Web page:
New Disquietude podcast episode: music by Lesley Flanigan, Dave Seidel, KMRU, Celia Hollander, and John Hooper; interview with Flanigan; commentary; short essay on reading waveforms. • Disquiet.com F.A.Q.Key Tags: #saw2for33third, #field-recording, #classical, #juntoElsewhere: Twitter, SoundCloud, Instagram

Listening to art. Playing with audio. Sounding out technology. Composing in code. Rewinding the soundscape.

field notes

News, essays, reviews, surveillance

Crossing Signal

An ongoing series cross-posted from instagram.com/dsqt

All of the crossing signal buttons on this stretch of road have been taped over, block after block, north/south and east/west. In a breeze, this looks a bit like a very (OK, very) low-key Christo installation, or like someone speedily took down all the photocopied posters after their lost puppy was found. The tape suggests the buttons are due either for an upgrade, or for eradication. My money is on eradication. (Pedestrians shouldn’t have to wait for the little figure of a walking person to appear to remind drivers to pause before making a turn.) If these buttons are, indeed, disappearing from a major city, then they’re likely disappearing elsewhere, too, which makes me wonder: if the buttons are going away, then how about the crossing signal sounds? You know, like the fake birds, for example, that tell walkers they’re free to go? Presumably, the fake birds will remain, because they serve a purpose whether or not a button needs to be pushed. We’ll no longer have control, as pedestrians, as to whether the birds sing. The birds will sing every time the lights change, which is how it should be.

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twitter.com/disquiet: Holiday Pause

From the past week

For many months now, I’ve made it a habit that each Saturday I collate in a single blog post the tweets I made over at twitter.com/disquiet during the preceding week. However, having taken the past week off Twitter for the Thanksgiving break, I find I have zero tweets for repackaging today.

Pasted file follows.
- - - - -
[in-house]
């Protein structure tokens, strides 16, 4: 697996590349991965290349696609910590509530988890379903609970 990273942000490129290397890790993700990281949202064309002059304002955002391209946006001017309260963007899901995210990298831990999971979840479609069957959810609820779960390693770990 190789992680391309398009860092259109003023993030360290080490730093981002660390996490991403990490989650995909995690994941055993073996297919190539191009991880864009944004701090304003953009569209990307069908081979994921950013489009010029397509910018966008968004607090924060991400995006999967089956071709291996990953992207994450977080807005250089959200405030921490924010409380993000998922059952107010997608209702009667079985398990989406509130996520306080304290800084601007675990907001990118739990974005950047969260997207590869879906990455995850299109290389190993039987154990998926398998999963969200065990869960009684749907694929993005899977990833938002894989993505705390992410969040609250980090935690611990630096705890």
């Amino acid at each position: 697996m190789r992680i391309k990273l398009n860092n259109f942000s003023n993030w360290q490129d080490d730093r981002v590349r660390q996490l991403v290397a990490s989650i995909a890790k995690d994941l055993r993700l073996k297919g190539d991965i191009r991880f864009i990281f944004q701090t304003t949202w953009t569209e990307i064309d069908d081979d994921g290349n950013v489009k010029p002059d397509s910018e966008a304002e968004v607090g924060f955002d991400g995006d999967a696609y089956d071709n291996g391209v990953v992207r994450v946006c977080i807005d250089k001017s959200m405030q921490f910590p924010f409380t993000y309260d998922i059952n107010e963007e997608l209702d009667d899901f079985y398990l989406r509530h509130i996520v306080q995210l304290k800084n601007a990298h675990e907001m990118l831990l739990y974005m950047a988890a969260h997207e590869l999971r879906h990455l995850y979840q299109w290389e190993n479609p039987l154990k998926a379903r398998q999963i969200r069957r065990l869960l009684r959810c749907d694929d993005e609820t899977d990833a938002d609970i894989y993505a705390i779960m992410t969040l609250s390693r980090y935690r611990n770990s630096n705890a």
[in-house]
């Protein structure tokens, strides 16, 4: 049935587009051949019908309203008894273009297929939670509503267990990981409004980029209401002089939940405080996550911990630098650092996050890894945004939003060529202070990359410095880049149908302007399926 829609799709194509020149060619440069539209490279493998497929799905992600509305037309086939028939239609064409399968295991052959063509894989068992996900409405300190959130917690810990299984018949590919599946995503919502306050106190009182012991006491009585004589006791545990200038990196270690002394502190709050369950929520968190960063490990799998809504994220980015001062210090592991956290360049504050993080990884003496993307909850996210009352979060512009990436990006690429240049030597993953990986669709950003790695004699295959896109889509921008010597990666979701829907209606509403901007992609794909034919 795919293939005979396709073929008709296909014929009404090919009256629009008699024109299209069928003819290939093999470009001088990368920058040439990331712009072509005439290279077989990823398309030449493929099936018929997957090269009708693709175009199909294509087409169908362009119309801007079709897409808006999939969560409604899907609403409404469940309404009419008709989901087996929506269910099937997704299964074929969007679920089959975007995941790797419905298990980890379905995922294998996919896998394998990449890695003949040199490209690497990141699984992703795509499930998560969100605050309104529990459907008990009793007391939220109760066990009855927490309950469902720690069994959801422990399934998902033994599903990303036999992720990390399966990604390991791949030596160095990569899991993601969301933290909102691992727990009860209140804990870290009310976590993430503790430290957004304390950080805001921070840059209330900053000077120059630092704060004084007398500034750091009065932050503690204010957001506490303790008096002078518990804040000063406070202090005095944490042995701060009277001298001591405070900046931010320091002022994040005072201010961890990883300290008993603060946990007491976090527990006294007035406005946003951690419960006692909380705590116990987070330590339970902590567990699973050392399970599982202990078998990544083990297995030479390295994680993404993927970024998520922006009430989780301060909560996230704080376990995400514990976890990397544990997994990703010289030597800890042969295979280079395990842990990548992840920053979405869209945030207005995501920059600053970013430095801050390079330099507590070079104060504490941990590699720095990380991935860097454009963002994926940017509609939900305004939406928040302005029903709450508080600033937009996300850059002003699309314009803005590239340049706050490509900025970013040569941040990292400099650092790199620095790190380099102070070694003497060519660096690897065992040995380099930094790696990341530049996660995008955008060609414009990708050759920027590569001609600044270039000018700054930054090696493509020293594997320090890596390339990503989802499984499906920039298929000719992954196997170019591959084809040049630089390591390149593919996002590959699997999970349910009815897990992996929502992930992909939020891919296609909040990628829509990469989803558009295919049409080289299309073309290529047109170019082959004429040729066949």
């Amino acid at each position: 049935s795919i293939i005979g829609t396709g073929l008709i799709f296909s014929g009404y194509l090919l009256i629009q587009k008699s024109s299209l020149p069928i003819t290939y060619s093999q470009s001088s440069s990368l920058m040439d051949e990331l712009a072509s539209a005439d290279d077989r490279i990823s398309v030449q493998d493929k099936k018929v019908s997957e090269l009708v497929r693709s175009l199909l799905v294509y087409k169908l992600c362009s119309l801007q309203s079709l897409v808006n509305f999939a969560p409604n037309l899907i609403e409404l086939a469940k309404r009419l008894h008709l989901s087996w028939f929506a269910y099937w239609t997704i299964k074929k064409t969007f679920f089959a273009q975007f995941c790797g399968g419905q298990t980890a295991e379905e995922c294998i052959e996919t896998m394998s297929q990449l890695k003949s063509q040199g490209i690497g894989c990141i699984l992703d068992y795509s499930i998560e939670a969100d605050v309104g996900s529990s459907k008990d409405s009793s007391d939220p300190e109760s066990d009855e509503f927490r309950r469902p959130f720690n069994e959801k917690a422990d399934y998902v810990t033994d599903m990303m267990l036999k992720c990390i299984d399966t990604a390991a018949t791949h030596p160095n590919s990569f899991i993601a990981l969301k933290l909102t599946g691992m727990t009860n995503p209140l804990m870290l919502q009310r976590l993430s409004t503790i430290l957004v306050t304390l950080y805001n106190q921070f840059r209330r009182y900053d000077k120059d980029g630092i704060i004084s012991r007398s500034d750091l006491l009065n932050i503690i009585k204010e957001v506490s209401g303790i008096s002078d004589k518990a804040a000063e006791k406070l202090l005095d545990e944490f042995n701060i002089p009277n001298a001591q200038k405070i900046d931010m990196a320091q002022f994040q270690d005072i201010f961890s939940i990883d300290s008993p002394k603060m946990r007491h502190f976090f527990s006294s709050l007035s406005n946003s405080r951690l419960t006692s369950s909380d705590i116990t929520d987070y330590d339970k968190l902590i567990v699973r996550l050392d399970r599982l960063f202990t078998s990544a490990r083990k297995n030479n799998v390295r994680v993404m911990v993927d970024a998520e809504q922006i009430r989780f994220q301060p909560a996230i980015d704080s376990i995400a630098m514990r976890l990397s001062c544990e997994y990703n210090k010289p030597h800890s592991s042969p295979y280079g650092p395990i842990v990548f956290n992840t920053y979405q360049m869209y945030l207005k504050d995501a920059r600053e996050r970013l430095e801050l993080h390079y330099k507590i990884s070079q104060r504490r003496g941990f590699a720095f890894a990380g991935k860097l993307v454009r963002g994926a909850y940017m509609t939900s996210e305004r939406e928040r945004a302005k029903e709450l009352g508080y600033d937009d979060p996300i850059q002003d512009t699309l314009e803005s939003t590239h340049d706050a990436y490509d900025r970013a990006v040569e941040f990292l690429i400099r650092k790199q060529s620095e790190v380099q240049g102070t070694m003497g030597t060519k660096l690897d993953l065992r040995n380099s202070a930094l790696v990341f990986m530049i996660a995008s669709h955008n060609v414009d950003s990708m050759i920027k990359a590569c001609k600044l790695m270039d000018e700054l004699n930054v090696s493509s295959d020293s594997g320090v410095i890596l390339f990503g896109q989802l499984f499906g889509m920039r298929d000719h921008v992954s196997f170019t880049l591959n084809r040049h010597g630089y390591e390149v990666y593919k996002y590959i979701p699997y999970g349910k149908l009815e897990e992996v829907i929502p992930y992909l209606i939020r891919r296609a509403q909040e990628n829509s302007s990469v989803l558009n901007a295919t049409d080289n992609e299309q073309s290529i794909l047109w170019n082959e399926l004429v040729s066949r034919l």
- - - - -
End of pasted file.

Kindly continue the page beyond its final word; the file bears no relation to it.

Now, the main benefit of reposting the Twitter material here on Disquiet.com isn’t really about archiving it, though having searchable access is nice. It’s great, over time, to be able to sift through one’s own site, one’s own outboard memory, for the things one has said about a certain novelist’s penchant for sonic observation, or a certain producer’s employment of piano samples, or an unusual and inspiring cross-genre team-up¹, or a certain operating system’s annoyances², or a piece of hardware’s³, or the pleasures of re-watching a favorite TV series⁴. The main benefit of doing so, though, is the process itself, the process of reading back through a week’s tweets and reflecting on what I’ve said offhand, what I’ve learned, and what conversations I’ve participated in.

I take every weekend off Twitter, which means that on a given Saturday morning, when I normally do the tweet package post while drinking coffee, I have five days’ worth of material to work through, Monday through Friday. This all takes maybe 10 minutes or so, a bit longer if I used a lot of images or links. Sometimes the previous Monday feels like a month ago. Often I recognize that my mood has shifted over the course of the week. On occasion I watch my attitude on a given topic veer this way and that as I absorb and process input.